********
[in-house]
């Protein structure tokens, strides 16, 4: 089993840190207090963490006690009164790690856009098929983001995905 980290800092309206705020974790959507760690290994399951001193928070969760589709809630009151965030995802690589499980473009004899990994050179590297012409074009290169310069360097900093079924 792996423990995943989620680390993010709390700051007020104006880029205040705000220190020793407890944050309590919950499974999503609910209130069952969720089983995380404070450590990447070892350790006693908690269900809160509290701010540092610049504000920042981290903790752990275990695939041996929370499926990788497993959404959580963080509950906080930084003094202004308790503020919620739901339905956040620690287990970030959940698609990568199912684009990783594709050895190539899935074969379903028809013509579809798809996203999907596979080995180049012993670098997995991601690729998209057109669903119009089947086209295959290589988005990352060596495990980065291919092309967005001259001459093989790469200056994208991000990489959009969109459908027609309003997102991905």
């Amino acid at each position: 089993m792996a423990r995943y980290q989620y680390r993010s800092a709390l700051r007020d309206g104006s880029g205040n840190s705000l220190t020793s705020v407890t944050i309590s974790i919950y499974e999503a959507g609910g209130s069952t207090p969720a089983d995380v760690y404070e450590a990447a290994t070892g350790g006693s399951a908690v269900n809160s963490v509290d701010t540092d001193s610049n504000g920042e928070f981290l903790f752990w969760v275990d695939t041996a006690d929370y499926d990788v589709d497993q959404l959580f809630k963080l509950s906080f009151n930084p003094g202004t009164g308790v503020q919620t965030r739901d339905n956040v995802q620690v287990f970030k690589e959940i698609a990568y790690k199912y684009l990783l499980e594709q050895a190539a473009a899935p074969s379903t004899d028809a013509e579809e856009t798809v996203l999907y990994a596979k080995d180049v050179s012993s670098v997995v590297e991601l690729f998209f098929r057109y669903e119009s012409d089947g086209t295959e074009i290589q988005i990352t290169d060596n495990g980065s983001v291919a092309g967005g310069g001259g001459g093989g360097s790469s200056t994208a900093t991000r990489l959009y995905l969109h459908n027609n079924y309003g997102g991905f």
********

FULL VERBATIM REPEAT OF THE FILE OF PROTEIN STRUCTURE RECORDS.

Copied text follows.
[in-house]
């Protein structure tokens, strides 16, 4: 089993840190207090963490006690009164790690856009098929983001995905 980290800092309206705020974790959507760690290994399951001193928070969760589709809630009151965030995802690589499980473009004899990994050179590297012409074009290169310069360097900093079924 792996423990995943989620680390993010709390700051007020104006880029205040705000220190020793407890944050309590919950499974999503609910209130069952969720089983995380404070450590990447070892350790006693908690269900809160509290701010540092610049504000920042981290903790752990275990695939041996929370499926990788497993959404959580963080509950906080930084003094202004308790503020919620739901339905956040620690287990970030959940698609990568199912684009990783594709050895190539899935074969379903028809013509579809798809996203999907596979080995180049012993670098997995991601690729998209057109669903119009089947086209295959290589988005990352060596495990980065291919092309967005001259001459093989790469200056994208991000990489959009969109459908027609309003997102991905």
């Amino acid at each position: 089993m792996a423990r995943y980290q989620y680390r993010s800092a709390l700051r007020d309206g104006s880029g205040n840190s705000l220190t020793s705020v407890t944050i309590s974790i919950y499974e999503a959507g609910g209130s069952t207090p969720a089983d995380v760690y404070e450590a990447a290994t070892g350790g006693s399951a908690v269900n809160s963490v509290d701010t540092d001193s610049n504000g920042e928070f981290l903790f752990w969760v275990d695939t041996a006690d929370y499926d990788v589709d497993q959404l959580f809630k963080l509950s906080f009151n930084p003094g202004t009164g308790v503020q919620t965030r739901d339905n956040v995802q620690v287990f970030k690589e959940i698609a990568y790690k199912y684009l990783l499980e594709q050895a190539a473009a899935p074969s379903t004899d028809a013509e579809e856009t798809v996203l999907y990994a596979k080995d180049v050179s012993s670098v997995v590297e991601l690729f998209f098929r057109y669903e119009s012409d089947g086209t295959e074009i290589q988005i990352t290169d060596n495990g980065s983001v291919a092309g967005g310069g001259g001459g093989g360097s790469s200056t994208a900093t991000r990489l959009y995905l969109h459908n027609n079924y309003g997102g991905f």